Over the course of my fellowship with the California Coastal Commission, I have had the opportunity to regularly contribute my technical expertise and skill to decisions affecting our coastal zone. I had a clear sense of what I was getting into when I chose this agency, and as a result, the experience has largely met my expectations while also reinforcing my personal commitment to a career along the interface of science and decision-making. And yet, when asked to reflect on what has been the most illuminating part of this fellowship experience, I struggled. Initially, I deliberated on the mechanics of the work – the content and context of what we do – but these were known factors from the onset. Eventually, I recognized that a far more subtle but entirely critical element to my happiness here has had to do with the people I have the privilege of working with. The 170-some odd staff members who support the Coastal Commission are a diverse and passionately committed group of individuals… Leaning on my quantitative tendencies, I investigate and celebrate this mosaic of stewards protecting California’s coast.
My musing on the guardians of the Coastal Act began with information gathered by our public education team, which was originally intended to illustrate avenues for high schoolers. Via email, staff was asked for their majors/areas of study in undergraduate and graduate degrees. I’ve summarized the 95 responses received with the following graphic, offering a visualization of the educational backgrounds the agency draws from. Key subject areas included environmental studies & resource management, biological sciences, geography, law and policy, and planning.
Commission staff majors/areas of study. From undergraduate and graduate degrees, as originally provided in email responses. Image created using wordclouds.com.
I find it impressive that nearly 73% of the responding staff holds advanced degrees – 50 Masters, 12 JDs, and 7 PhDs. Clearly, this is a place with a lot of smarts! The work demands it – as a regulatory agency, we are constantly challenged to think with a critical lens; as public servants, our approach is necessarily inclusive, cooperative, and sometimes creative in the pursuit of viable solutions. Along my own rather serpentine and perhaps arguably extended path, I have come to value professional versatility and academic range, and so I find it energizing to witness this among our tribe.
Given these educational backgrounds, I wondered about our composition as a team and distributions across the state. Using the internal staff directory (N=174), I extracted data for each staff member’s geographic post and unit. I combined a few of the units into larger groups and tallied each by their office. In some cases, assignments were split among multiple offices or units – these are accounted for as fractions. The plot below illustrates how many people are associated with each office and unit.
 These numbers may be slightly off, as not all responses were explicit about what advanced degrees were earned. Therefore, it is possible that some of those reported as Master’s degrees may have been a double major during undergraduate studies, though this error should be relatively minor.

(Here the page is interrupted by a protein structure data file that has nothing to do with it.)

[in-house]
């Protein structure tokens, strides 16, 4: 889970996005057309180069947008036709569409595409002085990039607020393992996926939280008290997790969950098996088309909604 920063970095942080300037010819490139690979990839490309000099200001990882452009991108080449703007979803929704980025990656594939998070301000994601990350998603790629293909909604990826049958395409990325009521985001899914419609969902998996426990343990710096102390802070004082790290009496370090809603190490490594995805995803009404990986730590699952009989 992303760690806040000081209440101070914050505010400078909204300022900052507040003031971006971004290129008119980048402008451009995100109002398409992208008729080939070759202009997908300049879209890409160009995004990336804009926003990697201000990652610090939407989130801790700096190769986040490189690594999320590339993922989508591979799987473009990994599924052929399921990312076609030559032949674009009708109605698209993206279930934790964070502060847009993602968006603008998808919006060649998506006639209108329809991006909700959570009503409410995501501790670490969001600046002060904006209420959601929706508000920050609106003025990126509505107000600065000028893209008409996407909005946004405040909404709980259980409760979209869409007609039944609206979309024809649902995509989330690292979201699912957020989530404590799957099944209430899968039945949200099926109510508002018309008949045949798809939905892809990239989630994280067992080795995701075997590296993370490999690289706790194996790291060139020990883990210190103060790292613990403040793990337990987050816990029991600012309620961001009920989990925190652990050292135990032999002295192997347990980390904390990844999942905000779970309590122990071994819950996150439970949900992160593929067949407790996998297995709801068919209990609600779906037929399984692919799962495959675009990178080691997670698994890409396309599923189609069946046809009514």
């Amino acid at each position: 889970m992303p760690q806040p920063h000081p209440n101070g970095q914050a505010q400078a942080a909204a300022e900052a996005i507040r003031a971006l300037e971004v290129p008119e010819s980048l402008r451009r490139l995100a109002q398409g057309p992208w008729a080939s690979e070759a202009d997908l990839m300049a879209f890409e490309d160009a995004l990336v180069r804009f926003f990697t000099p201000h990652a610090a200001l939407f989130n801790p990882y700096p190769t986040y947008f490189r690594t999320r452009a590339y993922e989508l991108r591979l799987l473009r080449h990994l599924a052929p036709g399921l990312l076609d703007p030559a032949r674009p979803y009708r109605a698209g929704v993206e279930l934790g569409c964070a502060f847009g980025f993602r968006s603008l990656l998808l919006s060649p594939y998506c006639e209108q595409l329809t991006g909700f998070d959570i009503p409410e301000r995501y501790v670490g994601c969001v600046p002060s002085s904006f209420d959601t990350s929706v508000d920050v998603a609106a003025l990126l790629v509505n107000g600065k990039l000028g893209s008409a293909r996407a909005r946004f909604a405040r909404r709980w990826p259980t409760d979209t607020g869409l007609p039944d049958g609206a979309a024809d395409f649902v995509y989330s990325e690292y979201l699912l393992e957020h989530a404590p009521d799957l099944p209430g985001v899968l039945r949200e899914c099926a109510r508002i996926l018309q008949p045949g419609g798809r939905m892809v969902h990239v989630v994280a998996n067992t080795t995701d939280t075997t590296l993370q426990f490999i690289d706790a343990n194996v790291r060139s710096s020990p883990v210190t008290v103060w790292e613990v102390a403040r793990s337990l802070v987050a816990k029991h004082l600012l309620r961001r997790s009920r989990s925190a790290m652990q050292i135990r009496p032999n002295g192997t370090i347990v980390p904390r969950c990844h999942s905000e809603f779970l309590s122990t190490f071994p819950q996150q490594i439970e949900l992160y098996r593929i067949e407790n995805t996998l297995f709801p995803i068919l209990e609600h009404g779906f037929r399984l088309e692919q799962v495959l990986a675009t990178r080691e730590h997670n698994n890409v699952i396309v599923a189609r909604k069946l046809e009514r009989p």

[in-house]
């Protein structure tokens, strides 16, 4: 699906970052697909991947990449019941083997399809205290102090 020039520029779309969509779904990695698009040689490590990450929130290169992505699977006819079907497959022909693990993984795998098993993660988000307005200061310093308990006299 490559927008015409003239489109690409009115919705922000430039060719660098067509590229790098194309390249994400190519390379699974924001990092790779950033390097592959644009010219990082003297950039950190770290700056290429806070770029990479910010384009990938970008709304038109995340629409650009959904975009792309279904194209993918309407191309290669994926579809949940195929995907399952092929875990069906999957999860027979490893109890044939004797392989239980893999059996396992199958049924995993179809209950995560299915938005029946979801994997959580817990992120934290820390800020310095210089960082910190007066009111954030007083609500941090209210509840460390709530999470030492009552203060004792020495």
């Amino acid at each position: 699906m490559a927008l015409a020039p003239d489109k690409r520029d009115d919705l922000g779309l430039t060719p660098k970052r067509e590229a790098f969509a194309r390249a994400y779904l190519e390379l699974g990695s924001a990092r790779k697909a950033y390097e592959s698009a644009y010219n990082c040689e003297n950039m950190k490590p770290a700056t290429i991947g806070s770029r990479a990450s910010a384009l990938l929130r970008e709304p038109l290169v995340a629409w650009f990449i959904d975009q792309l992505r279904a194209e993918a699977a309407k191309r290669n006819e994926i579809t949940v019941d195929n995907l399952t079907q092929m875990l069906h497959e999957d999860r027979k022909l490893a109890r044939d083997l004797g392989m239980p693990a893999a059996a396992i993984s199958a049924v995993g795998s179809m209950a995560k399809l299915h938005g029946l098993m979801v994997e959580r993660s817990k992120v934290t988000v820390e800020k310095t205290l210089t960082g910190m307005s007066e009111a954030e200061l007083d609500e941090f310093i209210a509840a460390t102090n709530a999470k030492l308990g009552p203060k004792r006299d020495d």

Special Programs include staff working for the Access Program, Boating & Waterways, Caltrans Liaisons, and the Oil Spill Unit. Support staff includes people in Accounting, Business Services, Fiscal Services, Human Resources, Information Technology, Office Services, Publications, Records Management, and district office support staff such as Office and Information Technology Technicians.
Staff distributions. By office (columns) & unit (rows), number of staff (scaled bubbles, also labeled). Note that some staff split their time between different offices or units so fractions reflect this.
Half of the staff is based in San Francisco, an office which houses the North Central Coast District as well as Headquarters for everything from our core business and legal teams, to members of statewide planning, technical services, and public education. It also includes the core of the Climate Change Team that I work on, with most of us associating with the Statewide Planning and Executive units. The largest fraction of staff (40%) is dedicated to work at the level of the six districts. Also notable: women outnumber men considerably (63% and 37%, respectively).
When we conducted a three-day internal workshop on sea level rise in early December, a majority of the analytical, enforcement, legal, technical, and managerial staff attended along with a subset of the other units (N=110), I invited people to complete a brief survey. Approximately 50% of the attendees graciously humored me with their participation. As a California native with a strong sense of place (and stake in our coast!), I wondered where others originated from and asked. The map below illustrates Commission staff responses, with 80% claiming California as at least some part of their personal story and 45% including somewhere out-of-state. One individual even identified Israel as part of their origin (not displayed).
Commission staff origins. Blue bubbles (scaled to reflect the number of responses, range: 1-4; Ntotal=56) identify each of the localities staff members originally hailed from before landing in California’s coastal zone. Note that in some cases, more than one locality was reported. Image created by Mary Matella (2014 CCC Sea Grant Fellow).